Congress Pledges Decision Next Week on Accounting Reform

In an abrupt about-face, Rep. Michael Oxley, the sponsor of the House bill on accounting reform, and other influential lawmakers pledged to reach a compromise agreement with the Senate bill by July 26, 2002. This landmark legislation could be the biggest milestone ever in the history of the accounting profession, and positions on the differences between the House and Senate accounting reform bills appear to be changing by the minute.

Initially, the House bill was supported by big accounting firms and the American Institute of CPAs (AICPA), while the Senate bill was labeled a "de facto government takeover" of the profession. AICPA now says both the Senate and the House bills "provide the framework for constructive reform." Similarly, only a few days ago, Rep. Oxley was saying the Senate bill has "major flaws" and calling for a "cooling off" period. Now, he says the Senate and House bills are mostly "very, very similar." ("In a Shift, Republicans Pledge to Pass Accounting Bill," New York Times, July 18, 2002.) Skeptics say this is all just lip service, and accounting firms are actively lobbying to kill the Senate bill.

President Bush is tiptoeing through the controversy, saying both bills are "tough" -- a statement that met with a searing editorial from the Washington Post. The Post points out this is like saying America's army is tough and so is Belgium's. Examples of major differences between the Senate and House bills, as described in the Post editorial:

  • The Senate creates a robust oversight board for auditors; the House offers the pretense of one.
  • The Senate gives the new board an independent financial base and power to compel evidence from auditors; the House leaves these details fuzzy.
  • The Senate authorizes the Securities and Exchange Commission (SEC) to appoint the board; the House restricts the SEC's role to blessing private efforts to assemble a board – an effort that would doubtless be led by the accounting lobby.
  • The Senate gives the board the power to write auditing standards; the House does not.
  • The Senate bill limits more kinds of non-audit services that can be provided to audit clients and requires approval of other services by audit committees. The House makes a show of restricting a shorter list of services, but then says that the SEC should do whatever it wants on this issue.
  • The Senate creates a new source of funding for the Financial Accounting Standards Board; the House does not.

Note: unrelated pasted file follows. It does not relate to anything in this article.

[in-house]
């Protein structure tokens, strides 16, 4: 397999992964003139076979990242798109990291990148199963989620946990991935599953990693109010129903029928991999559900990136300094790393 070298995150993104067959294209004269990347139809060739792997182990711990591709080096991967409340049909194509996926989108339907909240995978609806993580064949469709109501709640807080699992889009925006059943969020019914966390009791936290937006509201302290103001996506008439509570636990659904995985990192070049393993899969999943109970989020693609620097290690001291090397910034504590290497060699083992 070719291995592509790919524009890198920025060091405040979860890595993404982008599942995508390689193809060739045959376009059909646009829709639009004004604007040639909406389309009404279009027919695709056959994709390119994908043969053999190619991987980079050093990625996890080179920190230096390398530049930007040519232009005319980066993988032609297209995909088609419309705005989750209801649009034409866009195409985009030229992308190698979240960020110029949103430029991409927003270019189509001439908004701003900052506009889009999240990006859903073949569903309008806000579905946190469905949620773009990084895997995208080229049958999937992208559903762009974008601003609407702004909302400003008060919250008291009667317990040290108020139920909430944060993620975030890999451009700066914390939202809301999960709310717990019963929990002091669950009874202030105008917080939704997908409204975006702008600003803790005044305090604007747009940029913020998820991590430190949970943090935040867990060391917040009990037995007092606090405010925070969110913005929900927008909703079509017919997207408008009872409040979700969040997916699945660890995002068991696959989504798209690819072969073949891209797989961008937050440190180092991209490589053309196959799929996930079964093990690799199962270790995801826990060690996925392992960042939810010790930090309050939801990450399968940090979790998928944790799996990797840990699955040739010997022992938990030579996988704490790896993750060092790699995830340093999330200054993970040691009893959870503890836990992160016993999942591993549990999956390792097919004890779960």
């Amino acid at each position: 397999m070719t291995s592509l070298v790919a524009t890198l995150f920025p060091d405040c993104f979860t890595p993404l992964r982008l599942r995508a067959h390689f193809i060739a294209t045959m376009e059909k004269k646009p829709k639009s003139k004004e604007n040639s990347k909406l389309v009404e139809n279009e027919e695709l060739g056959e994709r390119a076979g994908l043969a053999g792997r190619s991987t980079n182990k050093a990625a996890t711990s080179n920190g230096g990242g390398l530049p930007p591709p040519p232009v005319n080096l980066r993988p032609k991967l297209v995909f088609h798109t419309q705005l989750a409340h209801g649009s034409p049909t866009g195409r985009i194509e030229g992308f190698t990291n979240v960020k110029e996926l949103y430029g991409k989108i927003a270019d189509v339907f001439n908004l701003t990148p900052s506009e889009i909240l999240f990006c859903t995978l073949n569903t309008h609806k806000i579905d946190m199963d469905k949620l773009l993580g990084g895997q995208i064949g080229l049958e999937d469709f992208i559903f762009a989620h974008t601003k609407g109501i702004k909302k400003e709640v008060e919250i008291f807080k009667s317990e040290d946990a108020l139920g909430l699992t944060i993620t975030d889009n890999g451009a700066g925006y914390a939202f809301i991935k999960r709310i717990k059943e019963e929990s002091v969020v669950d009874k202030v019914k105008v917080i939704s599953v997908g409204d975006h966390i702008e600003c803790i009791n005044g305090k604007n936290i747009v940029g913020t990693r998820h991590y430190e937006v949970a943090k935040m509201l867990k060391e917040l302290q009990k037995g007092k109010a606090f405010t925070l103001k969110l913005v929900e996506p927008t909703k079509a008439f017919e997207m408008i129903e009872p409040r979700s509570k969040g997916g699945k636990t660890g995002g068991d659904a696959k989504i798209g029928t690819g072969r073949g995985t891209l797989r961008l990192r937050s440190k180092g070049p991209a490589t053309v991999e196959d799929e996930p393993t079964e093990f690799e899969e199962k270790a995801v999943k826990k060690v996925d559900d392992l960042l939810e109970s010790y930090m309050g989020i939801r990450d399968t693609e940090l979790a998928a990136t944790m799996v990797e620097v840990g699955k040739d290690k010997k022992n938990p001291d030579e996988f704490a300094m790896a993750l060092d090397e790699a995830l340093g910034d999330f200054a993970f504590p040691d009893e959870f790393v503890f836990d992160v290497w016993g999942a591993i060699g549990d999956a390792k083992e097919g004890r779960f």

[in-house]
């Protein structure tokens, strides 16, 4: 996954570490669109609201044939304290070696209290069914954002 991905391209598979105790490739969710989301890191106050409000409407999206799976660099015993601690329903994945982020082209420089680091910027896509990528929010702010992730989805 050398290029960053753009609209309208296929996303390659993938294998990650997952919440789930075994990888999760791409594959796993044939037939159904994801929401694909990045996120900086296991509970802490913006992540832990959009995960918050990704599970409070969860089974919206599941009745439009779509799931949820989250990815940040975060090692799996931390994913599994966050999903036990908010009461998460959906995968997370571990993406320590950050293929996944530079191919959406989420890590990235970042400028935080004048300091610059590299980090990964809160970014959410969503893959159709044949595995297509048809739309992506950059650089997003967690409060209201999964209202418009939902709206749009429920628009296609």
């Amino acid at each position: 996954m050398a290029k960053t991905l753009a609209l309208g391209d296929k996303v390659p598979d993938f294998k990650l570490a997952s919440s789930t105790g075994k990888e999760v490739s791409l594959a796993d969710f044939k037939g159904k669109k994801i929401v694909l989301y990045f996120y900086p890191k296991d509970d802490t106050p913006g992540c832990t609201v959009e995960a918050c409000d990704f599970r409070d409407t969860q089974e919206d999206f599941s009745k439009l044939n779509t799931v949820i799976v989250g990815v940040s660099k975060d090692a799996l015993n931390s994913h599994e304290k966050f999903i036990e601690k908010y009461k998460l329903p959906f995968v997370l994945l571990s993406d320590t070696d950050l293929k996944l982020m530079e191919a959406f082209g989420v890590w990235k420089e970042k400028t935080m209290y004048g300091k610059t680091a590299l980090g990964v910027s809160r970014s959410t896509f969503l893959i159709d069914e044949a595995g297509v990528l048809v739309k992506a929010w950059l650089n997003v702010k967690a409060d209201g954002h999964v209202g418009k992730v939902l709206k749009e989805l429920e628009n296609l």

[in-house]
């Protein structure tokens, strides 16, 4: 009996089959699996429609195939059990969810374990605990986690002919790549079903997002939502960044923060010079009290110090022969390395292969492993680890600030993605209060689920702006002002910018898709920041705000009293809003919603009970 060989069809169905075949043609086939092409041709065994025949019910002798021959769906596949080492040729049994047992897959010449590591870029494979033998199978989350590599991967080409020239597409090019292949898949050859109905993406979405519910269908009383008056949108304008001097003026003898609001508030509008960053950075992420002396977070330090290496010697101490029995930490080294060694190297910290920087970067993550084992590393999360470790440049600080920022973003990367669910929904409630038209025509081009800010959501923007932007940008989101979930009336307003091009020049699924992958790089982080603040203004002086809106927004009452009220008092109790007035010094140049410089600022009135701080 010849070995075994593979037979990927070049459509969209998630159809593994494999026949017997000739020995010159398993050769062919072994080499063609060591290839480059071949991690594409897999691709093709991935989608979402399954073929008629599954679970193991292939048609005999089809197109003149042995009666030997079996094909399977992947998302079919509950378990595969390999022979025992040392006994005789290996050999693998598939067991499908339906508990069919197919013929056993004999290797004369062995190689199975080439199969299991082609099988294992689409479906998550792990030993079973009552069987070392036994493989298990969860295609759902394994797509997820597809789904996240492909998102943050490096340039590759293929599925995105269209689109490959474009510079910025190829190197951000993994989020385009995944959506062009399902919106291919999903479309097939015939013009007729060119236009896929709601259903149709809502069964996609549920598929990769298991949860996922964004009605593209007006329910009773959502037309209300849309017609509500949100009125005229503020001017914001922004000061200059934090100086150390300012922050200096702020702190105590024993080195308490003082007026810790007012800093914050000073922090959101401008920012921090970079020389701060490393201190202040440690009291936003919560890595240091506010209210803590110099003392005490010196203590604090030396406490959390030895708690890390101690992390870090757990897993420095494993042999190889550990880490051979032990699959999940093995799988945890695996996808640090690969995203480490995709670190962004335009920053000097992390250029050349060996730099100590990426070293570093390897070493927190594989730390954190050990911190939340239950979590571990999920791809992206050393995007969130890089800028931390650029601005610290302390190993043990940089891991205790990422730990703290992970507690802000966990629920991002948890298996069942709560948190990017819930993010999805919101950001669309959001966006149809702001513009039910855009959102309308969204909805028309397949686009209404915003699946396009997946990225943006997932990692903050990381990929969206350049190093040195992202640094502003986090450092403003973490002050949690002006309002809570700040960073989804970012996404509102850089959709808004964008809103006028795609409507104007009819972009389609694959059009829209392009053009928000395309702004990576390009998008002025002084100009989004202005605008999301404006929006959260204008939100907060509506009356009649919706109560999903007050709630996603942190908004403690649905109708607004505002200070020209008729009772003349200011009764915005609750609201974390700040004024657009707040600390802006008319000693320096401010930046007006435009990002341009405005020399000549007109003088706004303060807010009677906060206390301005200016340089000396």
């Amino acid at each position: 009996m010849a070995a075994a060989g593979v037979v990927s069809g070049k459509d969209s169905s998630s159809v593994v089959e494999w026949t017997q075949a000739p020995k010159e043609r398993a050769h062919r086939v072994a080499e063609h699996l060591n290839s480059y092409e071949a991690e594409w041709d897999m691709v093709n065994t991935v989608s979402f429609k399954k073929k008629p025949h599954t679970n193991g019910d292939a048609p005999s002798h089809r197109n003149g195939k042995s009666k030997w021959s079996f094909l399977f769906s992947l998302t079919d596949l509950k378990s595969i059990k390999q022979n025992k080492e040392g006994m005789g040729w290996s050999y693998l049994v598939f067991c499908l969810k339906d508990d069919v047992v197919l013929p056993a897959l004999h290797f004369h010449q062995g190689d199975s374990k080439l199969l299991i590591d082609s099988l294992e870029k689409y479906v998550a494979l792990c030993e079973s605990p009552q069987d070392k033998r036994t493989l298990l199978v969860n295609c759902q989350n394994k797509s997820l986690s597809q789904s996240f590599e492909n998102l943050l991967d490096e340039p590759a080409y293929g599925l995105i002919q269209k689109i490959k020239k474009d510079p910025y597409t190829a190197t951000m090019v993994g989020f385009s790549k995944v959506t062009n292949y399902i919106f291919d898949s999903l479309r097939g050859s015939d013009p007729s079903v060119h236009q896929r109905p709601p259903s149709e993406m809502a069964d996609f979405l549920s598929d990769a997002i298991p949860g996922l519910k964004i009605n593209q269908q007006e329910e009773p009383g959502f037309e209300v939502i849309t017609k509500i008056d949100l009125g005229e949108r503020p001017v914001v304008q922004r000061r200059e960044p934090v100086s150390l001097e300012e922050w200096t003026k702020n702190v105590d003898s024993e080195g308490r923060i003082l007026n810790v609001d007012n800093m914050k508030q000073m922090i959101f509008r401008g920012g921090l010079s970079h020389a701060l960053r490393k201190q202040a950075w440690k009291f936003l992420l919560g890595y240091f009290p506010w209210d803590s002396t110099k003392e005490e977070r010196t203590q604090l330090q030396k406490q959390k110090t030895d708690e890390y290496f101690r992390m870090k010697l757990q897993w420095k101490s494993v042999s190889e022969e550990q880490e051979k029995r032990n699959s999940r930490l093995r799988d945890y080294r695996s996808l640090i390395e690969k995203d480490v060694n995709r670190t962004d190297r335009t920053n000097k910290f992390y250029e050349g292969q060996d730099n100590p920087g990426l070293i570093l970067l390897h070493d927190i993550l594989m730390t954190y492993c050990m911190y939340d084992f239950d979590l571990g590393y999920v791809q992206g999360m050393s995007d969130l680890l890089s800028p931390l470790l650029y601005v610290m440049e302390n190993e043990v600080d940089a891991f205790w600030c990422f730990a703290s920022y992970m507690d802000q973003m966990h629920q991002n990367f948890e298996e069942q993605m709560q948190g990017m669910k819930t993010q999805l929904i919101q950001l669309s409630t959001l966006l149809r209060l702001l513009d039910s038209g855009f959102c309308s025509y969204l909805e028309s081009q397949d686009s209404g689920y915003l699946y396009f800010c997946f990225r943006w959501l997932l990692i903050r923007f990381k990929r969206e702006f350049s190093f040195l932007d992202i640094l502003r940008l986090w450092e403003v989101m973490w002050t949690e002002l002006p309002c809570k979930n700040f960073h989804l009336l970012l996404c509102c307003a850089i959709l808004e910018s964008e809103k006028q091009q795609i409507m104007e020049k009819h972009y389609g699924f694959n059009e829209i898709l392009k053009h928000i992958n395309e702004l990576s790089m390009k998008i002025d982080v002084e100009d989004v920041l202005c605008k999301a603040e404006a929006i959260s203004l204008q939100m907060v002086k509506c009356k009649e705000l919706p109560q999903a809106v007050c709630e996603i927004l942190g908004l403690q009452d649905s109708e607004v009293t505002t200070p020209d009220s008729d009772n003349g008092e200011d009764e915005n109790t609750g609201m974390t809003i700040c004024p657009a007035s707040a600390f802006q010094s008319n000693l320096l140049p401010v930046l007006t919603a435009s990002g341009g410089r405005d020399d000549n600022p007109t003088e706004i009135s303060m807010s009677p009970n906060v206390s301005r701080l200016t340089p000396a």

Earlier this week, the House rushed through a bill containing harsher penalties for corporate executives involved in accounting irregularities. But the media quickly pointed out that these are largely cosmetic changes, at least without a major overhaul in the way judges mete out sentences, since studies show convicted executives do little jail time.

A summary of the key provisions of the Senate bill as it goes into conference discussions is available on AICPA's Web site.

-Rosemary Schlank

You may like these other stories...

Here's a CPA who truly walks the walk. On March 15, Frank Ryan, CPA, departed San Diego, California, with plans to be in Ocean City, Maryland, by July 2 to teach a course at the Maryland Association of CPAs’ (MACPA...
When Theodore J. Flynn first joined the Massachusetts Society of CPAs (MSCPA) in 1970, it was a different world and a different profession.  The "Big Eight" were still headquartered in Boston. Vietnam War...
Accountant Rickey Charles Goodrich had it a little too good. Many bean counters would kill to serve as financial guru to the likes of Pearl Jam. Goodrich was hired in 2005, and the following year, he became the CFO of Curtis...

Upcoming CPE Webinars

Jul 31
In this session Excel expert David Ringstrom helps beginners get up to speed in Microsoft Excel. However, even experienced Excel users will learn some new tricks, particularly when David discusses under-utilized aspects of Excel.
Aug 5
This webcast will focus on accounting and disclosure policies for various types of consolidations and business combinations.
Aug 20
In this session we'll review best practices for how to generate interest in your firm’s services.